Alan Dawson – London
Former world champion David Haye relinquished his WBA title to Wladimir Klitschko as the towering Ukrainian defeated the timid Englishman in a one-sided contest on Saturday, July 2 at Germany’s Imtech Arena. Haye is hoping to avenge the decision loss by calling for an immediate rematch but, considering his performance, should he be forced to fight for that right?
“I’ve set my retirement for three months’ time, so I’m going to have to think hard and think fast about what I’m going to do,” Haye informed Sky Sports following his second professional loss. “It’s not ideal to go out on a loss, I’d like to get a rematch – but I’m not holding my breath. He’s not the sort of guy to go back into a dangerous fight, where he was hurt and I wasn’t 100 percent.”
Haye (25-2-0, 23ko) has fought five times in boxing’s premier division. His debut in the weight class was against Monte Barrett, a fifth round technical knockout victory in 2008. Haye’s cruiserweight pedigree and his incessent motor-mouthing paved the way to an unheard of world title shot in just his second fight at heavyweight, against Nikolai Valuev; a man who had a nine inch height advantage and 99lb weight advantage over Haye yet slumped to a decision defeat.
Haye became the WBA champion and following a mandatory fight against John Ruiz and a voluntary defence versus Audley Harrison – neither of whom were considered to be in the top tier of heavyweight contenders – team Hayemaker finally believed he was ready for the consensus number one and pound-for-pound climber Wladimir Klitschko.
“He’s a great fighter and a good guy and he did what he needed to win, so hats off to him,” added Haye, who wants to retire before he turns 31 on October 13. “A rematch would be the perfect fight. I’d like to go out as unified champ, ever since I won the heavyweight title that was my goal.”
There is no doubting Haye’s achievements at cruiserweight. In just his 21st and 22nd professional bout, he picked up three major world championships along with The Ring’s version of the world title because of his wins over Jean Marc Mormeck and Enzo Maccarinelli. He was fearless, feared and packed a power punch.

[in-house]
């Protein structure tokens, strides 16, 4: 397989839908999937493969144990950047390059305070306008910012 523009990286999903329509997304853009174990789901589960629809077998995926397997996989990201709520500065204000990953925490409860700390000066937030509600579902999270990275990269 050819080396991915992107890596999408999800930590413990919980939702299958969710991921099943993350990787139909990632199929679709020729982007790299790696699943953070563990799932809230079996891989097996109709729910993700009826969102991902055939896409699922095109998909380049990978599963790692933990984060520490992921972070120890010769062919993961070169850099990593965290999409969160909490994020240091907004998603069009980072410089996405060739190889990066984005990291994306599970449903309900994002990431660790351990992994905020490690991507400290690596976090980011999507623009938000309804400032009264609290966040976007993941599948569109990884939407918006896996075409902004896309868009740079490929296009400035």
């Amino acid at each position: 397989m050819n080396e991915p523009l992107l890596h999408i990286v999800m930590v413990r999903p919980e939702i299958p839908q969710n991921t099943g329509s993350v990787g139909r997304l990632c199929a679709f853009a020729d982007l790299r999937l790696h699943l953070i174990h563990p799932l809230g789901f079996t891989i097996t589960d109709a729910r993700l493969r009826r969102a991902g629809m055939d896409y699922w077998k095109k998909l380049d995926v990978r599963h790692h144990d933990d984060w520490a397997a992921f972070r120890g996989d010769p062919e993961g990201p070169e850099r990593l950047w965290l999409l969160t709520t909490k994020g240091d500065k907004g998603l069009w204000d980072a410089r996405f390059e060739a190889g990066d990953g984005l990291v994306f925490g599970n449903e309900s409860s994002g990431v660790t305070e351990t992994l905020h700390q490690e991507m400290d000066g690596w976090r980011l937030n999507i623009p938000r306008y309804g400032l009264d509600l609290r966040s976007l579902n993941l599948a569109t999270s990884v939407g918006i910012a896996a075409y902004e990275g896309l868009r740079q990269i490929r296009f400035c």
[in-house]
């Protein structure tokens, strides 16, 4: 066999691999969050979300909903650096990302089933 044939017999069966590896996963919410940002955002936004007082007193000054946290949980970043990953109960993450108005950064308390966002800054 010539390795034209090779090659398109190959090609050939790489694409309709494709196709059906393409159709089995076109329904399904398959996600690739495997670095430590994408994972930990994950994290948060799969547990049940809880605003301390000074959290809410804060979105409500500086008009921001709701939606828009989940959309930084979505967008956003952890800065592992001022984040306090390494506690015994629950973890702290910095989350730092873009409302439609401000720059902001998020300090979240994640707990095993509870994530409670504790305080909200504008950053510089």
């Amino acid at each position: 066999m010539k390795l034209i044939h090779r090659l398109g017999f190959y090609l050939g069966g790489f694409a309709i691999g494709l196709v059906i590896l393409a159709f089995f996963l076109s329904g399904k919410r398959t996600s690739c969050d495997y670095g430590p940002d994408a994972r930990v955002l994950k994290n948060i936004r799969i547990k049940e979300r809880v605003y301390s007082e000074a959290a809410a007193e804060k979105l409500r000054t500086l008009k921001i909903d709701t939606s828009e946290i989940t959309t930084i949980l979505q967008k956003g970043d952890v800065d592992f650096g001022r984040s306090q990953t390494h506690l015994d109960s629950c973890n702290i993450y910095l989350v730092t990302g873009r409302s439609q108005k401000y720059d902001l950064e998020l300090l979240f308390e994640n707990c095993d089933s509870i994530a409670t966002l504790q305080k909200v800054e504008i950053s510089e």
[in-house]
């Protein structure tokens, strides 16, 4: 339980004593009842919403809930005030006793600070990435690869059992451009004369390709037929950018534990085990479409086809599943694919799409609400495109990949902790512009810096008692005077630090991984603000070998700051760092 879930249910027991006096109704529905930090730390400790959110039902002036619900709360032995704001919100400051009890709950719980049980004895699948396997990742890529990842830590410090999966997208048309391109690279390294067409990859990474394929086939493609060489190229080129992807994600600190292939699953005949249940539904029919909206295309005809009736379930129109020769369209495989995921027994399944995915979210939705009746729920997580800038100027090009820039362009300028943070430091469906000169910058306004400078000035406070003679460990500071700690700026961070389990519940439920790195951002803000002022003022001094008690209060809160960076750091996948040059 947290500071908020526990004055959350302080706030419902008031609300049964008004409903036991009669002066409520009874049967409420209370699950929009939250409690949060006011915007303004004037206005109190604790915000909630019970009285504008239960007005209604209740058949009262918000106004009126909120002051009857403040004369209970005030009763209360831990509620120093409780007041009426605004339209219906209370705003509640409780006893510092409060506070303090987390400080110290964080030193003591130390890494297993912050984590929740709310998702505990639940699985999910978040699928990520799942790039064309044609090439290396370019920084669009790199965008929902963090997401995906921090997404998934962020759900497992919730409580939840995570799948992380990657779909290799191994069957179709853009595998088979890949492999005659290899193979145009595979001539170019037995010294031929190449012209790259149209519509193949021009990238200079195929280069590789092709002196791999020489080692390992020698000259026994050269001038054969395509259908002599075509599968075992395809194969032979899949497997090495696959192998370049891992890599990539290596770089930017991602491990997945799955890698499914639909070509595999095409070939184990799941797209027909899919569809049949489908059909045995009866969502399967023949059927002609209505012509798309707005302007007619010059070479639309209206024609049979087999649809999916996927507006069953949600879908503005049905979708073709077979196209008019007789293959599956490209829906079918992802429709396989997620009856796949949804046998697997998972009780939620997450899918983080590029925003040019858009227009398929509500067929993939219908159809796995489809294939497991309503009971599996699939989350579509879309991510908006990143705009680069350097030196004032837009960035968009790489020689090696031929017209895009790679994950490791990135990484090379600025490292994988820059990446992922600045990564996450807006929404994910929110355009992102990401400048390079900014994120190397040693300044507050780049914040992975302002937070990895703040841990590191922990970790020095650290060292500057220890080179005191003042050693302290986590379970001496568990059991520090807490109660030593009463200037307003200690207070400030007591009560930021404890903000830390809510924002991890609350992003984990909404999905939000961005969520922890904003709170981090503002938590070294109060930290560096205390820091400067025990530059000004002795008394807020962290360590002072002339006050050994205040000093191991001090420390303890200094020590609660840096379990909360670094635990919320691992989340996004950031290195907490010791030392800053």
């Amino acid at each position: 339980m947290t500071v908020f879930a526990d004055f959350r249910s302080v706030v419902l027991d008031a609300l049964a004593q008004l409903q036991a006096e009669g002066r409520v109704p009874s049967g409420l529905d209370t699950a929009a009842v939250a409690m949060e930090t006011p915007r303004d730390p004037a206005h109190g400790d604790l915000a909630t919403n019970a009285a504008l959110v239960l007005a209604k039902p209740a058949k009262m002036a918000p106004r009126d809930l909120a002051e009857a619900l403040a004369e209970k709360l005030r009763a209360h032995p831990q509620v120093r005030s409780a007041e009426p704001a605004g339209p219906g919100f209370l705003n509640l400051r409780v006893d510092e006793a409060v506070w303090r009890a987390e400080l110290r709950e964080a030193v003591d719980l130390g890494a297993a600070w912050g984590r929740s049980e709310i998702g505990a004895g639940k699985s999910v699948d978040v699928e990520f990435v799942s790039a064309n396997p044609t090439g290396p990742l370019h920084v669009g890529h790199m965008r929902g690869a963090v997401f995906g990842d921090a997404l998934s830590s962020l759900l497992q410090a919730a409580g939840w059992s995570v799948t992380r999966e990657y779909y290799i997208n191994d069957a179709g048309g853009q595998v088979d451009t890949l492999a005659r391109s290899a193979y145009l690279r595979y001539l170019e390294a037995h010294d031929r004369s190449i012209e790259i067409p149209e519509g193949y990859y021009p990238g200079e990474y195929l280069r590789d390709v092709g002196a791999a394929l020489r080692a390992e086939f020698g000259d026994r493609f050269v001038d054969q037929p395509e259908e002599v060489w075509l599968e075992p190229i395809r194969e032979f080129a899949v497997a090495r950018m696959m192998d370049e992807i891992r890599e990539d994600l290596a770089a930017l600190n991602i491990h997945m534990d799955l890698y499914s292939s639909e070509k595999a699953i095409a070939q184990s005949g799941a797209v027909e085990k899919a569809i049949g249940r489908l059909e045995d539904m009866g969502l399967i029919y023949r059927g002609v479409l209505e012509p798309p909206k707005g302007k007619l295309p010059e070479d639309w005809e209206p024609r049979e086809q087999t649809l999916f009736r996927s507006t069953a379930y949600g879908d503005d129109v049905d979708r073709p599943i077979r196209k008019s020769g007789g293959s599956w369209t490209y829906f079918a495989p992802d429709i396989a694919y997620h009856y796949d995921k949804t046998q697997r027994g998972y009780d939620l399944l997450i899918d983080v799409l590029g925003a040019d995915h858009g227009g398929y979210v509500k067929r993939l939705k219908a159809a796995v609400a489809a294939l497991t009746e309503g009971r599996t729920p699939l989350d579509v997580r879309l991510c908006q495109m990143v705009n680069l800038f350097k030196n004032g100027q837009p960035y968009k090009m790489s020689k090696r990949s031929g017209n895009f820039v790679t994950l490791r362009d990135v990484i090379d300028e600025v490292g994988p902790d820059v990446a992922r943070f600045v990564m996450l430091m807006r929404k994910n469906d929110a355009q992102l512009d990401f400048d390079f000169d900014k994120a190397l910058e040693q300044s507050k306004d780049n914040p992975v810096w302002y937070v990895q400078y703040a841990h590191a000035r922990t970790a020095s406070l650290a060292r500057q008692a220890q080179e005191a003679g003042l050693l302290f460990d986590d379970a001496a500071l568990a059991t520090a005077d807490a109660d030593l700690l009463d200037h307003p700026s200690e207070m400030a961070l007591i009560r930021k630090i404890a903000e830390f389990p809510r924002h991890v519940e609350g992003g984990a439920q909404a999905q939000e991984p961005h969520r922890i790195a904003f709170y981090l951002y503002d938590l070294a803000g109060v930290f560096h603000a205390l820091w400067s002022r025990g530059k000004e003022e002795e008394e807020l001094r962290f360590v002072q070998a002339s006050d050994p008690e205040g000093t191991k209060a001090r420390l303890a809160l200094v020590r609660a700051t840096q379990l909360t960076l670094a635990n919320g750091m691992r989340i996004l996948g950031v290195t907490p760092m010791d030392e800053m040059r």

The same cannot be said of what we’ve seen from Haye in the heavyweight division. He has talked constantly… bad-mouthed his peers in the weight class yet has not backed up his trashing in the ring – where it counts. His performance against Wladimir was woeful. He boxed backwards and landed just six punches per round on average. The result was not a close one, he dropped a one-sided points decision to Wlad – is that worthy of a rematch? No.
Haye now has no bartering tools. He’s lost the WBA belt, his heavyweight record is a sham and his cruiserweight days are long behind him.
Legendary British boxing promoter Frank Warren told BBC Radio 5 Live earlier today, Sunday: “I think he [Haye] should retire. He’s got money in the bank so why does he need to fight on? He was a great cruiserweight but hasn’t got it at this [heavyweight] level.
“Valuev was one of the worst heavyweights and [Audley] Harrison was a non-fight. The contest against Klitschko was his first defining fight in this division and I don’t think he won a round. He got well beaten. He wasn’t in it and didn’t show up.”
This is an opinion shared by England’s affable former world champ Frank Bruno, who said: “I’m in no position to say that Haye should retire. He’ll be remembered as a very, very good cruiserweight. But heavyweight and cruiserweight are two different cups of tea. Harrods and Primark.”
If Haye does indeed want a rematch with Klitschko then he should by no means be allowed to get one straight away. For the first time in his heavyweight career he should be forced to work for it by taking on one or more of the legitimate contenders like Denis Boytsov, Aleksandr Povetkin, Ruslan Chagaev or Chris Arreola. But, judging from his punch output from Saturday night (more detail found here), he may not want to further risk his reputation against a game quartet who have just three losses between them.